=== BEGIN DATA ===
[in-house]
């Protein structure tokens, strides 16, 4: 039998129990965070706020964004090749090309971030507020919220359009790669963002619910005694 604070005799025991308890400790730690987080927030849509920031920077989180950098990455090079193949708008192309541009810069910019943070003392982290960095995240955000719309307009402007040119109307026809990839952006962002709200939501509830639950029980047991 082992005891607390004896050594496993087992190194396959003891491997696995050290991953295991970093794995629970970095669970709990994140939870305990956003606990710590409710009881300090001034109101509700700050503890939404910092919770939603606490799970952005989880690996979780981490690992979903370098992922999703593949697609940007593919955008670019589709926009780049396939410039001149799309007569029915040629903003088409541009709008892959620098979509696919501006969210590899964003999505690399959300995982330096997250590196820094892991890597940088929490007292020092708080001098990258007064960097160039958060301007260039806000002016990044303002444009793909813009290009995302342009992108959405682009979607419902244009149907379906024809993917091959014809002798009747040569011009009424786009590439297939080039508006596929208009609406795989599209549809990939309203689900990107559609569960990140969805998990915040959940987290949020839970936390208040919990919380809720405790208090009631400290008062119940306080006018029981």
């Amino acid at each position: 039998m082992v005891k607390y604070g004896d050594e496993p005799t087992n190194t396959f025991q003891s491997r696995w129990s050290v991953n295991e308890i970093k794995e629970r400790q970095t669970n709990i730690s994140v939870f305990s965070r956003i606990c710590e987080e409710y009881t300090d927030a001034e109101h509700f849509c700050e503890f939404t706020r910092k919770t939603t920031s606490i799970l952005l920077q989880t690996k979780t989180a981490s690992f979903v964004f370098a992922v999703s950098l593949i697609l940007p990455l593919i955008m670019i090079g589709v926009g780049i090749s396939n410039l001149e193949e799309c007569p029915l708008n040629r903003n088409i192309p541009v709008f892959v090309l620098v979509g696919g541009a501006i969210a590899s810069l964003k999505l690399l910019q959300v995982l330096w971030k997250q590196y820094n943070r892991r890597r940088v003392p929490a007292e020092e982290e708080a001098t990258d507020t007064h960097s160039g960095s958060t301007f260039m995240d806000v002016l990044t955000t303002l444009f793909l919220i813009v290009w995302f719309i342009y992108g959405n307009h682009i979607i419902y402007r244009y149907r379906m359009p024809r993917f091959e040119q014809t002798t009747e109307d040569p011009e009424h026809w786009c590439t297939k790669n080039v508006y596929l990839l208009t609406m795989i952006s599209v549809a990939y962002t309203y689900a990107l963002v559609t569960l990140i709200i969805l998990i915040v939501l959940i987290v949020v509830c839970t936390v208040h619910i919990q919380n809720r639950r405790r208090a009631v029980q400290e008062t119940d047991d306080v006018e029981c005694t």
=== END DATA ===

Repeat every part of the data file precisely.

[in-house]
């Protein structure tokens, strides 16, 4: 039998129990965070706020964004090749090309971030507020919220359009790669963002619910005694 604070005799025991308890400790730690987080927030849509920031920077989180950098990455090079193949708008192309541009810069910019943070003392982290960095995240955000719309307009402007040119109307026809990839952006962002709200939501509830639950029980047991 082992005891607390004896050594496993087992190194396959003891491997696995050290991953295991970093794995629970970095669970709990994140939870305990956003606990710590409710009881300090001034109101509700700050503890939404910092919770939603606490799970952005989880690996979780981490690992979903370098992922999703593949697609940007593919955008670019589709926009780049396939410039001149799309007569029915040629903003088409541009709008892959620098979509696919501006969210590899964003999505690399959300995982330096997250590196820094892991890597940088929490007292020092708080001098990258007064960097160039958060301007260039806000002016990044303002444009793909813009290009995302342009992108959405682009979607419902244009149907379906024809993917091959014809002798009747040569011009009424786009590439297939080039508006596929208009609406795989599209549809990939309203689900990107559609569960990140969805998990915040959940987290949020839970936390208040919990919380809720405790208090009631400290008062119940306080006018029981």
């Amino acid at each position: 039998m082992v005891k607390y604070g004896d050594e496993p005799t087992n190194t396959f025991q003891s491997r696995w129990s050290v991953n295991e308890i970093k794995e629970r400790q970095t669970n709990i730690s994140v939870f305990s965070r956003i606990c710590e987080e409710y009881t300090d927030a001034e109101h509700f849509c700050e503890f939404t706020r910092k919770t939603t920031s606490i799970l952005l920077q989880t690996k979780t989180a981490s690992f979903v964004f370098a992922v999703s950098l593949i697609l940007p990455l593919i955008m670019i090079g589709v926009g780049i090749s396939n410039l001149e193949e799309c007569p029915l708008n040629r903003n088409i192309p541009v709008f892959v090309l620098v979509g696919g541009a501006i969210a590899s810069l964003k999505l690399l910019q959300v995982l330096w971030k997250q590196y820094n943070r892991r890597r940088v003392p929490a007292e020092e982290e708080a001098t990258d507020t007064h960097s160039g960095s958060t301007f260039m995240d806000v002016l990044t955000t303002l444009f793909l919220i813009v290009w995302f719309i342009y992108g959405n307009h682009i979607i419902y402007r244009y149907r379906m359009p024809r993917f091959e040119q014809t002798t009747e109307d040569p011009e009424h026809w786009c590439t297939k790669n080039v508006y596929l990839l208009t609406m795989i952006s599209v549809a990939y962002t309203y689900a990107l963002v559609t569960l990140i709200i969805l998990i915040v939501l959940i987290v949020v509830c839970t936390v208040h619910i919990q919380n809720r639950r405790r208090a009631v029980q400290e008062t119940d047991d306080v006018e029981c005694t």